Tsingy de Bemaraha National Park

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Bemaraha National Park
Tsingy de Bemaraha.jpg
Map showing the location of Bemaraha National Park
Map showing the location of Bemaraha National Park
Coordinates18°40′00″S 44°45′00″E / 18.6667°S 44.75°E / -18.6667; 44.75
Area723.4 km2 (279.3 sq mi)
DesignationNational park
Established1 August 1997
Visitors10,093 (in 2011)[1]
Governing bodyMadagascar National Parks

The Tsingy de Bemaraha National Park is a national park located in northwest Madagascar. It is mainly within the boundaries of Antsalova District, with a small part in the northeast falling within Morafenobe District. The national park centers on two geological formations: the Great Tsingy and the Little Tsingy. Together with the adjacent Tsingy de Bemaraha Strict Nature Reserve, the National Park is a UNESCO World Heritage Site.[2][3]

It is crossed by the Manambolo River.


Satellite image of the park.

The Tsingys are karstic plateaus in which groundwater has undercut the elevated uplands, and has gouged caverns and fissures into the limestone. In several regions on western Madagascar, centering on the park and adjacent Nature Reserve, the superposition of vertical and horizontal erosion patterns has created dramatic "forests" of limestone needles.[2]

The word tsingy is indigenous to the Malagasy language as a description of the karst badlands of Madagascar. The word can be translated into English as where one cannot walk barefoot.[3]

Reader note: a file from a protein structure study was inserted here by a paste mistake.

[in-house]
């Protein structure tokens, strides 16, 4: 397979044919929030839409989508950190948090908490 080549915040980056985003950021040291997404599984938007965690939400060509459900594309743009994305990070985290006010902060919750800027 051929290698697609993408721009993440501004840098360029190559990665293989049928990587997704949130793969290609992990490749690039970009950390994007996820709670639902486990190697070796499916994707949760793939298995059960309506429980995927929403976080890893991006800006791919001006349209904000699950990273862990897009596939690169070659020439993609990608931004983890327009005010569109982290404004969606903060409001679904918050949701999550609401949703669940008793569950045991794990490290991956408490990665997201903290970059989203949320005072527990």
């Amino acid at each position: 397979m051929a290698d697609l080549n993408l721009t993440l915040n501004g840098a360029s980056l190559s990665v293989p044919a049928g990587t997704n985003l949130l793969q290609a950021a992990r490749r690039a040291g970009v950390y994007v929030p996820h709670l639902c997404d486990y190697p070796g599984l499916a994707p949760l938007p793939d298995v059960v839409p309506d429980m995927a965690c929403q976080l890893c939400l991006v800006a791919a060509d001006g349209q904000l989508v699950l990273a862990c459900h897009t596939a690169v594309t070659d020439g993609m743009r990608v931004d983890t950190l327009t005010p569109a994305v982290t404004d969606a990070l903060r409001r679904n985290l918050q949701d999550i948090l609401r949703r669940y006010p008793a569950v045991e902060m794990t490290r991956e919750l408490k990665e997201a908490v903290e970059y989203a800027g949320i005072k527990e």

The unusual geomorphology of the Tsingy de Bemaraha World Heritage Site, which encompasses both the National Park and the adjacent Strict Nature Reserve, means that the Site is home to an exceptionally large number of endemic species of plants and animals[4] that are found only within extremely small niches within the tsingys. For example, the summit, slope, and base of a tsingy's limestone needle form different ecosystems with different species clinging to their exceptionally steep slopes.[3]

See also[edit]


  1. ^ "Plus de 255.000 touristes à Madagascar en 2012". Linfo.re. Antenne Reunion Télévision. Retrieved 2023-02-24.
  2. ^ a b "Tsingy de Bemaraha Strict Nature Reserve". UNESCO. Retrieved 2009-11-01.
  3. ^ a b c Shea, Neil (November 2009). "Living On a Razor's Edge: Madagascar's labyrinth of stone". National Geographic. Retrieved 2009-11-01.
  4. ^ Griffiths, O.L. & Herbert, D.G. 2013. New species of land snails (Mollusca: Gastropoda) from two isolated karst formations in central western Madagascar: Tsingy Beanka and Antsingimavo, with additional notes on other regional endemics. African Invertebrates 54 (1): 1-48.[1][permanent dead link]

External links[edit]

Media related to Tsingy de Bemaraha National Park at Wikimedia Commons